Tension (1949, dir. John Berry) is a great film noir, with Richard Basehart as the cuckolded pharmacist Warren Quimby and Audrey Totter as his three- or four- or five-timing wife Claire. Also on board: Cyd Charisse and (briefly) William Conrad. Basehart and Totter are terrific as a stunningly mismatched couple. The real star of the film though is the drugstore, an “All-Nite Service” establishment at the corner of St. Ann’s and Thirteenth, wherever that is.
Tension begins with a monologue by Lieutenant Collier Bonnabel (Barry Sullivan):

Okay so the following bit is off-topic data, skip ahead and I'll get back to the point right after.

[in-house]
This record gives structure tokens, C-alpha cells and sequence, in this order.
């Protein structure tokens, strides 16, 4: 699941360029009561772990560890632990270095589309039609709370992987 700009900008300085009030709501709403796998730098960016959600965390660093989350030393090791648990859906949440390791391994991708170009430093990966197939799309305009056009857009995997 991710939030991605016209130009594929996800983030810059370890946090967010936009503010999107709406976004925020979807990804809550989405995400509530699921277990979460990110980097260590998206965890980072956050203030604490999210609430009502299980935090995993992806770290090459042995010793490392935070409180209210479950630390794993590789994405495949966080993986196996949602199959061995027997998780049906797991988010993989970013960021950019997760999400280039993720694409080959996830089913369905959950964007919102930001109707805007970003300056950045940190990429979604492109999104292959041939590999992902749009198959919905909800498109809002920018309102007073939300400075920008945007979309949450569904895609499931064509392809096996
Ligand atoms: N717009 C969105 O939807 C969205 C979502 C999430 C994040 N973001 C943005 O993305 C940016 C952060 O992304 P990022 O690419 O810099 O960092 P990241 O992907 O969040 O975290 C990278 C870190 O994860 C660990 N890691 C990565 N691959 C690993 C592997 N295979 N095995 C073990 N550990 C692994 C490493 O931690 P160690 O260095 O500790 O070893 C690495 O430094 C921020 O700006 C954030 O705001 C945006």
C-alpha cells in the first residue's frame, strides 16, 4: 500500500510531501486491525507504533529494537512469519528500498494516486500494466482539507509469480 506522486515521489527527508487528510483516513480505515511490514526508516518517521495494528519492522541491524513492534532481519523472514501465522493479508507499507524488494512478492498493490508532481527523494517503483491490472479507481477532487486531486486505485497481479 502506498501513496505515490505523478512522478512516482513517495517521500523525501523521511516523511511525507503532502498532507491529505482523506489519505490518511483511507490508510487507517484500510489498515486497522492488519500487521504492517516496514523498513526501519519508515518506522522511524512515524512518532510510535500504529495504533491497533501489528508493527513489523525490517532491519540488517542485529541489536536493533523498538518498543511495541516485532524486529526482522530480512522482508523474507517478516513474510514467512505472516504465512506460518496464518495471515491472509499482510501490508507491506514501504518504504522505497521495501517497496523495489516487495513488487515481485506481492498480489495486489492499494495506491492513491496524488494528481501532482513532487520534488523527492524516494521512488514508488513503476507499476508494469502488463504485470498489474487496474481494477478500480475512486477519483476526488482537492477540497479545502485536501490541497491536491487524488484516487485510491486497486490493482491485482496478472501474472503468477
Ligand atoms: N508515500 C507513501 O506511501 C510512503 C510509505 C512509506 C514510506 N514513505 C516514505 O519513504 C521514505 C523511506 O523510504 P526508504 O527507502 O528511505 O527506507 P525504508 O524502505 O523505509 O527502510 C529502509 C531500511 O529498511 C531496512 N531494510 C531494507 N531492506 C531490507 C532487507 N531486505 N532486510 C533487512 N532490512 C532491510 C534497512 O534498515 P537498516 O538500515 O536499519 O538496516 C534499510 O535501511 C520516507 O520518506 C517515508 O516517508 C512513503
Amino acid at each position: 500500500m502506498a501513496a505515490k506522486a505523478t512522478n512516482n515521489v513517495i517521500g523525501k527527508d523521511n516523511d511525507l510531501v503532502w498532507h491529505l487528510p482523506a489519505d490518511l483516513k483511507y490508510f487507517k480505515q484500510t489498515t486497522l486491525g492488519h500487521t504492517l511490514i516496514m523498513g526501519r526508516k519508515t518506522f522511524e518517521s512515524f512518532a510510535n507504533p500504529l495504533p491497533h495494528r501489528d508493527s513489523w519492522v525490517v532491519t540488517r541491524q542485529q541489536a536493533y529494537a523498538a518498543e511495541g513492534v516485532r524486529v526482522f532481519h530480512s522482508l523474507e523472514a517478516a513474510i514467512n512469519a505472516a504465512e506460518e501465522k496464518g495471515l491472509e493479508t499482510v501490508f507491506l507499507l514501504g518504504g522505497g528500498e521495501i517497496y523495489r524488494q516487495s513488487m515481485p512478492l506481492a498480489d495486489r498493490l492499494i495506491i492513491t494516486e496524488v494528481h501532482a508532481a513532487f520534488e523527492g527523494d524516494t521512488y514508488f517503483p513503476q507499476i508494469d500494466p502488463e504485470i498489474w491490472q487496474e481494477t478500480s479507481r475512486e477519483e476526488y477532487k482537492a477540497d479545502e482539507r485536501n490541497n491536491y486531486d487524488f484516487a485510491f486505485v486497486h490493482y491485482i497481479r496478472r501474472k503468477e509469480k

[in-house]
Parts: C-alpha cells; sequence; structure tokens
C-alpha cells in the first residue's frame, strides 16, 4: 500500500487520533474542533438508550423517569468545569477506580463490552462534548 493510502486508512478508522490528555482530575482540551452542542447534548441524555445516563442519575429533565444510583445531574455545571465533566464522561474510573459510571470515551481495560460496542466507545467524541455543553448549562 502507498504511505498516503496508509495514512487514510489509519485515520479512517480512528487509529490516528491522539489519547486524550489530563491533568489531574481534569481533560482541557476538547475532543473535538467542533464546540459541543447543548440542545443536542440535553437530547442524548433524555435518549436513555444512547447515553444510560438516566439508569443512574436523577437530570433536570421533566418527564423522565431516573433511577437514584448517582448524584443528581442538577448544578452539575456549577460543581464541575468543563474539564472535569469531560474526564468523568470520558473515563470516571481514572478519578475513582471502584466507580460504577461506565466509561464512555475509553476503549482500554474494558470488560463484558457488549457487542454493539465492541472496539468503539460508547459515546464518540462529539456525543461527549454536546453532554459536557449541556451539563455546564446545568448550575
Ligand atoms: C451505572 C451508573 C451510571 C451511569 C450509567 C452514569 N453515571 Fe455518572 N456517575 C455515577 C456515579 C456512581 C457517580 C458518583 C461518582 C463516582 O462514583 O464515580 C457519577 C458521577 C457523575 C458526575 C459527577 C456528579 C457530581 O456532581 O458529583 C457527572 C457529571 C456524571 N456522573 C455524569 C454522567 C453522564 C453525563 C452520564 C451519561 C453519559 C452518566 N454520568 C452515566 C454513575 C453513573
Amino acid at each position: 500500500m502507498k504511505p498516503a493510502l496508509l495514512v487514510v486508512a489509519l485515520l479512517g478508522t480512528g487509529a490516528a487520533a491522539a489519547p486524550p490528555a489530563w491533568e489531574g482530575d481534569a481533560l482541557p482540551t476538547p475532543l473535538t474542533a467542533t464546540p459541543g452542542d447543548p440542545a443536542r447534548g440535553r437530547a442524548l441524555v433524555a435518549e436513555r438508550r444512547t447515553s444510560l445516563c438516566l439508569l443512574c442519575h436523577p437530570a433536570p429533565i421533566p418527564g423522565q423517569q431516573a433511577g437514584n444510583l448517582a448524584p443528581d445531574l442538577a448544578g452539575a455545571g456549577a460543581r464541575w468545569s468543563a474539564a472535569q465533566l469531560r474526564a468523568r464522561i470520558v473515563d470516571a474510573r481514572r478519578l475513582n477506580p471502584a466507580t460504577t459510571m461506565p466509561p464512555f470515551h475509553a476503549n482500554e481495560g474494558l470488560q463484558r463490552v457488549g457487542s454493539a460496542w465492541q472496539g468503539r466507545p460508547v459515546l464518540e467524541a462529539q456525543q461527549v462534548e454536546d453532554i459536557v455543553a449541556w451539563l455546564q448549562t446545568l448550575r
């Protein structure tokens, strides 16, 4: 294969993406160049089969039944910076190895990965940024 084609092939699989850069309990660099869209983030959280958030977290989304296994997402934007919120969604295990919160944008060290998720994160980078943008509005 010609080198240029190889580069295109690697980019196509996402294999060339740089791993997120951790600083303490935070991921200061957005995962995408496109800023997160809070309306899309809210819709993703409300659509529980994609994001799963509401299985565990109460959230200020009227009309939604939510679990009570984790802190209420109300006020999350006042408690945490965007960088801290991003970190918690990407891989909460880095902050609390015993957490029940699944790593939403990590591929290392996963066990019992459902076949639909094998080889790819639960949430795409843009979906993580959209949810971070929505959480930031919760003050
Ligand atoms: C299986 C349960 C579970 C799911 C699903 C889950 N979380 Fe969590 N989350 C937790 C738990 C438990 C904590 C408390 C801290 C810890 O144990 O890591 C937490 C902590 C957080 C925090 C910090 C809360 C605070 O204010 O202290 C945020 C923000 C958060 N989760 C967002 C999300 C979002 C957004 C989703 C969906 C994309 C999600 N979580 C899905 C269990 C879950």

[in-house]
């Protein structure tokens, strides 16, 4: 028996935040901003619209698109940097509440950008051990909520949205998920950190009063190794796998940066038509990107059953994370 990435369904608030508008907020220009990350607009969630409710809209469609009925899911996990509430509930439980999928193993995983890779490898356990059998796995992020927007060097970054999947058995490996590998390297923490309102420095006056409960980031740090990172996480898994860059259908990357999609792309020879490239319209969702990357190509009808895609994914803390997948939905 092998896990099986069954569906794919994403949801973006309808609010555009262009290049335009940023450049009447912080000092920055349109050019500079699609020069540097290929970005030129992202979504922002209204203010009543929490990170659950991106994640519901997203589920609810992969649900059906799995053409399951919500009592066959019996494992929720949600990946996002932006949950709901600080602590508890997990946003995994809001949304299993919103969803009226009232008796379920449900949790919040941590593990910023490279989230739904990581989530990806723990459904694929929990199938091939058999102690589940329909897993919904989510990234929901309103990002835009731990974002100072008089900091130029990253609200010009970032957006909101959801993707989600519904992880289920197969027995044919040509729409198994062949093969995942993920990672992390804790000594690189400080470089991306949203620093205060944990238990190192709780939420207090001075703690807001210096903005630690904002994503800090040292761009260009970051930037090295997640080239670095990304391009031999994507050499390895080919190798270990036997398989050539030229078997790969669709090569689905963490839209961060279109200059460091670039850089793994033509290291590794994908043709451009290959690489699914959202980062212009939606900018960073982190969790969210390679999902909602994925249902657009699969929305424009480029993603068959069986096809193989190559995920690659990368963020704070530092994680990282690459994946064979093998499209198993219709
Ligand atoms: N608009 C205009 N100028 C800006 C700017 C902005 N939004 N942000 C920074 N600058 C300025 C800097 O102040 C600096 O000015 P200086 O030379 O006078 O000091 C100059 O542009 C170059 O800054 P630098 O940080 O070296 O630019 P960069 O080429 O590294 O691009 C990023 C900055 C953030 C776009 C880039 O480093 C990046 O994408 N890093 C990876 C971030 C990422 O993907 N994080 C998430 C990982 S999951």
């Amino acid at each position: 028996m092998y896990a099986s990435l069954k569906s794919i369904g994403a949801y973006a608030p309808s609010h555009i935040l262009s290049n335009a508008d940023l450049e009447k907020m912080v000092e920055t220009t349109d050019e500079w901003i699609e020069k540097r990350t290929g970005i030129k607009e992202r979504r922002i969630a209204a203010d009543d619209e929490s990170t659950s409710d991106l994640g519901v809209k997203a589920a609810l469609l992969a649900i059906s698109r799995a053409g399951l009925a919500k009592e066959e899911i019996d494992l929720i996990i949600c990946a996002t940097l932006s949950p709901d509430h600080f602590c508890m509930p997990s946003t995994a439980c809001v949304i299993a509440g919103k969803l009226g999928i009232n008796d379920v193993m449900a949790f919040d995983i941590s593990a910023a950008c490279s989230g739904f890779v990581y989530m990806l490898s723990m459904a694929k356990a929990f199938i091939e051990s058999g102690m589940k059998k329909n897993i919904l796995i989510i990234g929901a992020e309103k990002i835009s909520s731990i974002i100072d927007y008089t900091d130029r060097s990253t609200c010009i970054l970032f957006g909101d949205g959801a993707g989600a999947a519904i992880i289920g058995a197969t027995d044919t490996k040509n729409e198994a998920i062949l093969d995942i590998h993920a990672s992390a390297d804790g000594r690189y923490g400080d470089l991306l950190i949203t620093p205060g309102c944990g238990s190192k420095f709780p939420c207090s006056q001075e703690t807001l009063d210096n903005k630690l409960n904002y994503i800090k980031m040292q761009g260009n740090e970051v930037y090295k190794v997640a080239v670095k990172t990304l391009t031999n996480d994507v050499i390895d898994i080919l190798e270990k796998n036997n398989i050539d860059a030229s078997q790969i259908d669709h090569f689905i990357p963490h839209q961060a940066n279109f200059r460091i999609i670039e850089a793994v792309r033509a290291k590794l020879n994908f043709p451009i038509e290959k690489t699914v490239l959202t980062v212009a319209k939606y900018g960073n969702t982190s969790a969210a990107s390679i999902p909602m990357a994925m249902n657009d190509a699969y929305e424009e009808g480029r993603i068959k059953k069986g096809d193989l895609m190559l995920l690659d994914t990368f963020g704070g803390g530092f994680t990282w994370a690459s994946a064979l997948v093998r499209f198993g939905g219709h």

You know, these stores have everything: raisins and radios, paregoric and phonographs, vitamin capsules and cap pistols. They’ll serve you a cup of coffee, sell you a pack of cigarettes or a postage stamp, and in a pinch they’ll even fill a prescription for you.The store appears to have six main areas. Clockwise from the rear: a prescription counter, a lunch counter, a magazine rack, liquors and candy (both dandy), tobacco, and perfume.
My idea of a theme park: a dowdy-world drugstore, open all nite.
Further adventures in retail density
Harvey’s Hardware (Needham, Massachusetts)
Whelan’s Drug Store (a Berenice Abbott photograph)
[Paregoric? Merriam-Webster explains: “camphorated tincture of opium used especially to relieve pain.” I know this word from reading William Burroughs.]